Why should we have sympathy for Valérie Trierweiler? This is the question that hangs in the air as you start to read Thank You For This Moment, the former First Lady of France’s memoir of how President François Hollande cheated on her with the actress Julie Gayet.
Trierweiler herself was Hollande’s mistress before he became president, the other woman to Ségolène Royal. It is easy, reading this book in Britain, to simply shrug at this ménage à quatre: isn’t this what the French – particularly French presidents – do all the time? And if Trierweiler knew the hurt she caused Royal, why does she deserve our pity now?
But, reading the nearly 300-page memoir, the newly-published English version of Merci Pour Ce Moment that stunned France when it was released in the summer, it is impossible not to feel desperately sorry for Trierweiler. This is, of course, just one version of events, but, given the president has not challenged it, we should assume it to be accurate. She is not only betrayed by the president but lied to, over a number of years, by him. When she needs his support most, he is cold and indifferent. Her much-publicised admission to hospital after taking too many sleeping pills when the affair broke in January is laid bare in new, raw detail: Trierweiler’s mobile phone is confiscated and she is heavily sedated – on the orders of Hollande, she claims, presumably to stop her speaking out.
As First Lady, she was muted by protocol, now she is silenced more brutally by tranquillisers. On an earlier occasion, in 2013, when Gayet fails to deny on TV that she is seeing Hollande, Trierweiler comes close to overdosing on sleeping pills. Yet rather than call for a doctor, Hollande lies Trierweiler down on the sofa of their Élysée apartment, in total silence, not uttering a word of love or care, and slips away – leaving his partner in a semi-conscious state.
Silence is a recurring theme in their relationship. Formerly a political journalist for Paris Match, when Hollande becomes president in 2012, Trierweiler must give up her role to review books for the magazine instead. She can no longer appear on television. She is then vilified by the media and the new president’s circle for tweeting good luck to a political rival of Royal (because Hollande is trying to get his ex-wife appointed to a top parliamentary job, an act of cronyism which disgusts Trierweiler) and so for the next two years the First Lady must remain silent in public. As she says: “The First Lady has no right to speak in public or defend herself.” And yet: “The spouses of heads of state are almost always suspected of meddling in their husbands’ affairs, to have ambition for two, and to unduly spend public money.” Her role as First Lady was one that was “both a beautiful and poisoned gift”.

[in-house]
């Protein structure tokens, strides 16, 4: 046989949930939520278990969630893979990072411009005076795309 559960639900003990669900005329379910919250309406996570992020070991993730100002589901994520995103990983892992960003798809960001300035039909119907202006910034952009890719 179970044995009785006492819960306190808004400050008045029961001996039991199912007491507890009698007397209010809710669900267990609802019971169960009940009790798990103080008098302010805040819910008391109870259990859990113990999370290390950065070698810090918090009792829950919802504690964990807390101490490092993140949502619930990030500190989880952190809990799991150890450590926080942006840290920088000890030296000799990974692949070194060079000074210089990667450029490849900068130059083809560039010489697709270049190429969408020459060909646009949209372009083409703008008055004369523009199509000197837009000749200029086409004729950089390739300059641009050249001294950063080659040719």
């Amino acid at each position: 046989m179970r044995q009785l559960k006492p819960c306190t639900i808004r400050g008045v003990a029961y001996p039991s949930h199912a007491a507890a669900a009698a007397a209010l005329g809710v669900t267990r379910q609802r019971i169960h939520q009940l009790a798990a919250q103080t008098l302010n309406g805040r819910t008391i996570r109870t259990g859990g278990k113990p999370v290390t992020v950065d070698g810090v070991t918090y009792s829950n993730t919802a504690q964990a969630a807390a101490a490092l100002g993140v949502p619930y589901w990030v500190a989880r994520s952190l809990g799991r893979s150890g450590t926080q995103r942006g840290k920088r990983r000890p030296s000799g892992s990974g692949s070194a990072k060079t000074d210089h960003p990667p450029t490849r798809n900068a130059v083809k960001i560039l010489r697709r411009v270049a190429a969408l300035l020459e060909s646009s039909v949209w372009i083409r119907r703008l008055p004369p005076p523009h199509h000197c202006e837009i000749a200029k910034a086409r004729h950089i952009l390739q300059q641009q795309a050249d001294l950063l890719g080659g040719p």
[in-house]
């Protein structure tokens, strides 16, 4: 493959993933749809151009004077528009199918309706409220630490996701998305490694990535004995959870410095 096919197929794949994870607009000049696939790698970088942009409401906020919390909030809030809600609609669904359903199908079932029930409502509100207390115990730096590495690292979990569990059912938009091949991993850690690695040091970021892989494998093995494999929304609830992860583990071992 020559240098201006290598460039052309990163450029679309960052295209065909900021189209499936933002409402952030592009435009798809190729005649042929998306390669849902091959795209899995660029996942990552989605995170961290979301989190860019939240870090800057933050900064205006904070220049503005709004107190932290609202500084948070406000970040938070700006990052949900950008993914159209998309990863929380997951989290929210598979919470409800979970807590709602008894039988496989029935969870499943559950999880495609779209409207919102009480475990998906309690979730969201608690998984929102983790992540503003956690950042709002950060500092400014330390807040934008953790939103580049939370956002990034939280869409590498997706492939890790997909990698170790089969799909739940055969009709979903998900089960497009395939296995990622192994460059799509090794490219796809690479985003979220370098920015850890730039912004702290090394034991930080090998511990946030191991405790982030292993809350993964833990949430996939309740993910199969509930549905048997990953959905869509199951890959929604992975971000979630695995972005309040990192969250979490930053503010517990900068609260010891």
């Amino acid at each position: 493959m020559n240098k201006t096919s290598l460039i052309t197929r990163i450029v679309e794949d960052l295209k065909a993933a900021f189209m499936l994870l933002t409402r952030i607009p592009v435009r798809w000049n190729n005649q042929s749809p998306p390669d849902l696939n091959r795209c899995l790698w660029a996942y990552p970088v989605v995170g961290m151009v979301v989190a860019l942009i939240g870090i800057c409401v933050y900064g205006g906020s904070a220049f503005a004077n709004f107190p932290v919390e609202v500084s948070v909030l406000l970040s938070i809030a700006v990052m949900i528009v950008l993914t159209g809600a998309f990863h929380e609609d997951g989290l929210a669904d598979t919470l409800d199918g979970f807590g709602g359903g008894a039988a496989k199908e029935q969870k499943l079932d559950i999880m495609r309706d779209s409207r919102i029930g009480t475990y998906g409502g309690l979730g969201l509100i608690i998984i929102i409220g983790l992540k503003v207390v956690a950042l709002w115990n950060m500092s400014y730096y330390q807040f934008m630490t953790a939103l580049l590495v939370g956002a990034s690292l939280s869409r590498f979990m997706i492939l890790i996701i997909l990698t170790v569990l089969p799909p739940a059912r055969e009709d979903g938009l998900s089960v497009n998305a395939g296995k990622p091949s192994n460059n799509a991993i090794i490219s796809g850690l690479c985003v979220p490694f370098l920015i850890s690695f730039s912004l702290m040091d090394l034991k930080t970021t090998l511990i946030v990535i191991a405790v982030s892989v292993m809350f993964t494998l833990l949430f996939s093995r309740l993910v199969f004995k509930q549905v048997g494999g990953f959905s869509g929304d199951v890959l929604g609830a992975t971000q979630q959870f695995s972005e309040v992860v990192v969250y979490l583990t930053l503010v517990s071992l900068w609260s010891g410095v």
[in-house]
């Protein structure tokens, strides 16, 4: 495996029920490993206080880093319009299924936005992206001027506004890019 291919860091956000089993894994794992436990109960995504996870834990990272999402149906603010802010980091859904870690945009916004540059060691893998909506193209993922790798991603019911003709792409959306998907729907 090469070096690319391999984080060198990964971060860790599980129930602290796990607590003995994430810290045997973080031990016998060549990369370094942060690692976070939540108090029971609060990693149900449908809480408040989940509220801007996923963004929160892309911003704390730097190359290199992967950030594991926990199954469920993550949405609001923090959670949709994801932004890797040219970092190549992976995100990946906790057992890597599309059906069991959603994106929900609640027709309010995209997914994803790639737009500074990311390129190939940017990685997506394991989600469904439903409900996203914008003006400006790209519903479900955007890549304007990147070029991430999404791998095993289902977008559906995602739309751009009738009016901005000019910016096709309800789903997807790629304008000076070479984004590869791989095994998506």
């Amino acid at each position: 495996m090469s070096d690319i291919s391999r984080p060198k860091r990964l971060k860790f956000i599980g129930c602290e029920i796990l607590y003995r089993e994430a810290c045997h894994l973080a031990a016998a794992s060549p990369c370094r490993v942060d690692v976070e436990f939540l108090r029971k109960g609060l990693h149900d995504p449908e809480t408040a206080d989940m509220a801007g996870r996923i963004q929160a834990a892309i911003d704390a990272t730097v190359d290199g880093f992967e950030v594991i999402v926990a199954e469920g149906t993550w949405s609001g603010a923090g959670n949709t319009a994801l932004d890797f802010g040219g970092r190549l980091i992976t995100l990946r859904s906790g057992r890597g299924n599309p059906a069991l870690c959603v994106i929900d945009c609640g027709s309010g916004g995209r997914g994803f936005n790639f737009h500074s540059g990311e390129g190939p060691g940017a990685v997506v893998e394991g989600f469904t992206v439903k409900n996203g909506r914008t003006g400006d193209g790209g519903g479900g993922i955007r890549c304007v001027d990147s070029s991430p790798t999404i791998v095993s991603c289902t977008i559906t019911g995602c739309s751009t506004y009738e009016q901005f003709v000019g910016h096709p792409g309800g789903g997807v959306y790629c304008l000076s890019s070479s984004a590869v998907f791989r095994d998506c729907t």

Trierweiler is speaking not only for herself but for political wives across the globe: Cherie Blair was attacked for having an opinion, Samantha Cameron is praised for keeping quiet. The First Lady in the United States is a higher profile role but it comes with a burden: when Hillary Clinton’s intelligence was on display while her husband was president, it was too much for some; Michelle Obama is routinely cast as a Lady Macbeth figure.
When Bill Clinton’s liaison with Monica Lewinsky was exposed, Hillary Clinton stood by her husband. Trierweiler initially wants to stand by her man too, but Hollande seems desperate for it to be over. Yet as soon as Trierweiler starts to write her memoir, in spring of this year, Hollande begs for forgiveness and offers marriage proposals (something he never did when they were together). Given that, when she was the French president’s partner she continuously doubted her own legitimacy as First Lady (one book about her was titled The King’s Mistress), Trierweiler could be forgiven, perhaps, if she had accepted his proposal this summer. It is a relief, then, when she rejects him: “I have been freed of the chains of protocol, as I have been freed of the chains of that passion. Day after day, I emerge from the prison without chains or bars of being madly in love.”
A woman wronged by a powerful man is one of the oldest stories there is, yet it is one that is rarely told by one of the main players. It is easy to forget, and all the more extraordinary, that Hollande is still president of France as his betrayal is laid bare.
Of the many wrongs put right is the assumption that a philandering French president is normal, acceptable behaviour. Trierweiler refers to him in the third person all the way through her book, until the last page when she addresses him directly. It is then that it becomes clear this is a long and painful break-up letter – told without chapters, just a continuous outpouring of sorrow. As she says, the book is “a message in a bottle – in it lies my past with him”.Reuse content